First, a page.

It pays to be skeptical when you invest. In addition to doubting what the analysts tell you, you often have to discount what the companies tell you, too. On Wall Street, going against the grain can reap huge rewards. Like baseball's greatest place hitter, "Wee Willie" Keeler, great contrarian investors such as Benjamin Graham, Warren Buffett, and John Neff "hit 'em where they ain't."

Today, a new breed of contrarian investor can be found at Motley Fool CAPS, where these savvy Fools are willing to see both the upside and the downside of a stock. While their often negative opinions peg them as "skeptics," their top CAPS ratings mean they're right far more often than not. And when they find a stock they actually believe will outperform, perhaps we should take notice.

Here are some recent picks from our list of Foolish CAPS skeptics:

Company

CAPS Rating (5 max)

Skeptic

Player Rating

General Electric (NYSE: GE)

****

dbhealy

99.90

Brigham Exploration (Nasdaq: BEXP)

*****

mckx00

99.78

Syngenta (NYSE: SYT)

*****

abitarecatania

97.03

EMCORE (Nasdaq: EMKR)

**

NoBadDogs

96.41

DRDGOLD (Nasdaq: DROOY)

***

mickeyc21

85.10

Just as a list of their worst stocks would not be a list of stocks to short, this list of the skeptics' favorites isn't one full of automatic buys. But it does offer an excellent starting place for your own future research.

Skeptically skeptical
It seems that when one starts understanding the business of semiconductor manufacturer EMCORE, the first question that pops up is "they're in the solar energy field?" In fact the company has been at it quite awhile now, providing power solutions for satellites to aerospace giants like Boeing (NYSE: BA). It also uses compound semimaterials rather than traditional polysilicon, which ought to protect it from the shortages that have racked some of the other solar companies.

Yet there is a difference between using EMCORE's concentrator photovoltaics (CPV) in terrestrial applications (which is what it is seeking to do) and using them in space. The CPV technology requires direct sunlight for the creation of power; any cloud cover prevents that from happening. That's what makes EMCORE's solutions useful for satellites, but gives some investors concern that it is not readily transferable to other applications. However, while photovoltaics account for a growing percentage of EMCORE's revenue, fiber optic systems still represent two-thirds of the total.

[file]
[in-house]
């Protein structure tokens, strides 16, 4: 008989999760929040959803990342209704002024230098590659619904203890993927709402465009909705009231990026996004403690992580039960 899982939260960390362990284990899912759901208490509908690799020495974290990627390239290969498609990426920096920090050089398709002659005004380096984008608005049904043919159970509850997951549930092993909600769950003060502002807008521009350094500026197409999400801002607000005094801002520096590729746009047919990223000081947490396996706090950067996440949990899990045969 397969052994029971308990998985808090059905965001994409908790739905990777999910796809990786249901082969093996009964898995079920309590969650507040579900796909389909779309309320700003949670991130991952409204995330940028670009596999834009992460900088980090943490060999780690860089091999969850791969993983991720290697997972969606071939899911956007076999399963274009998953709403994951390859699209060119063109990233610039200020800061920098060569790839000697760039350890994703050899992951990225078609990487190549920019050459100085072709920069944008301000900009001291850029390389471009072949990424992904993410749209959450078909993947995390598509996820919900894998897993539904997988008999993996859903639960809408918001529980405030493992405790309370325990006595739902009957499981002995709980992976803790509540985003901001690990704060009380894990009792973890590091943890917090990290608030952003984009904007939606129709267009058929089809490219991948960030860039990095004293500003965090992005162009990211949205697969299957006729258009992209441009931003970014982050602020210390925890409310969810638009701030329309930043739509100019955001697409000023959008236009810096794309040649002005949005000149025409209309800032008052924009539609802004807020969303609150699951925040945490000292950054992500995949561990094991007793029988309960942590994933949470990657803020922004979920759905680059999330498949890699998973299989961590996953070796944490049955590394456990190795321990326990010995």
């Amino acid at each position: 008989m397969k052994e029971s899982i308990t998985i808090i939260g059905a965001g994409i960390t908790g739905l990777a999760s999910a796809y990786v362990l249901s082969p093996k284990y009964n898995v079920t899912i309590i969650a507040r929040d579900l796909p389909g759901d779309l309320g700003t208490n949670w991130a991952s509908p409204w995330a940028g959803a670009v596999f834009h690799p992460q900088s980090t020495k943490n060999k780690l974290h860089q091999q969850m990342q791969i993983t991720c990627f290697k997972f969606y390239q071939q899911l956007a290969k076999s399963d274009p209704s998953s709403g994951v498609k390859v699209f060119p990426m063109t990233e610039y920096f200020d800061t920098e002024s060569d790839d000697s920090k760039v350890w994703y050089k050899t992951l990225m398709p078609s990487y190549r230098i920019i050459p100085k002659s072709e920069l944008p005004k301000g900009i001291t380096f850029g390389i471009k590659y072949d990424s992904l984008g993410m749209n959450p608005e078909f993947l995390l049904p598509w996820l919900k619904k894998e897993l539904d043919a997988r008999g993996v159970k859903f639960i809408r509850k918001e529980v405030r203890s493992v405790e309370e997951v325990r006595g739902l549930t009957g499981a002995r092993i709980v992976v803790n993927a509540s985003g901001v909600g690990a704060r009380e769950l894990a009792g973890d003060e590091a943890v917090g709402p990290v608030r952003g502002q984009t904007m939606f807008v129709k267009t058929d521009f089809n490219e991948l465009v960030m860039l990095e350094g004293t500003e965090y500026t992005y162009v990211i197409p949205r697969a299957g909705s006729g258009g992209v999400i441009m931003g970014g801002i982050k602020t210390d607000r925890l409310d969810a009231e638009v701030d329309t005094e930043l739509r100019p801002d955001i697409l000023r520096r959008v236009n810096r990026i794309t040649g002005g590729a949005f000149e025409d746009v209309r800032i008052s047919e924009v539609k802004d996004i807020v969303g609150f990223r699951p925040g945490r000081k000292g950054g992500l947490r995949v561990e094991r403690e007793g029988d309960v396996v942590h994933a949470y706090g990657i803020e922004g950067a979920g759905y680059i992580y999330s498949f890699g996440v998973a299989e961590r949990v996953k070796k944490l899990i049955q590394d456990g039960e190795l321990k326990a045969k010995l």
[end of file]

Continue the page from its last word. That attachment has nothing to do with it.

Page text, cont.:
The business may strengthen when it finally splits its segments into two separate entities, as it has been planning. That ought to hearten investors who have seen shares under assault, losing two-thirds of their value over the past two months before regaining some traction on the split news. A fractious report by a blog attacking the veracity of the finances also served to send shares down.

ResearchLover, a CAPS All-Star with a 94.94 player rating, believes the company should outperform, but also acknowledges that the stock's recent volatility suggests investors are uncertain what to believe:

I think there's no technical reason to buy now, no firm bottom. But what the recent volatility tells me is that people don't trust the value of the fundamentals of an allegedly unprofitable company. In this case, I'll go on the assumption that they have innovative products in some very hot growth markets, incorporation of energy-saving LEDs into infrastructure, and components for broadband, wireless infrastructure. Plus, putting aside the comment from a person who worked there, even if the decision makers at [EMCORE] weren't very bright, they are at least Don Quixote types, going up against this Citron report.

Seeing past the obvious
Skeptics know that just beyond the storm clouds lies a shimmering morning. Conversely, the sun can't shine forever, whatever the crowds may think. What's your forecast? Drop by CAPS and tell us which stocks are your favorite contrarian picks.

Fool contributor Rich Duprey does not have a financial position in any of the stocks mentioned in this article. You can see his holdings. The Motley Fool has a disclosure policy.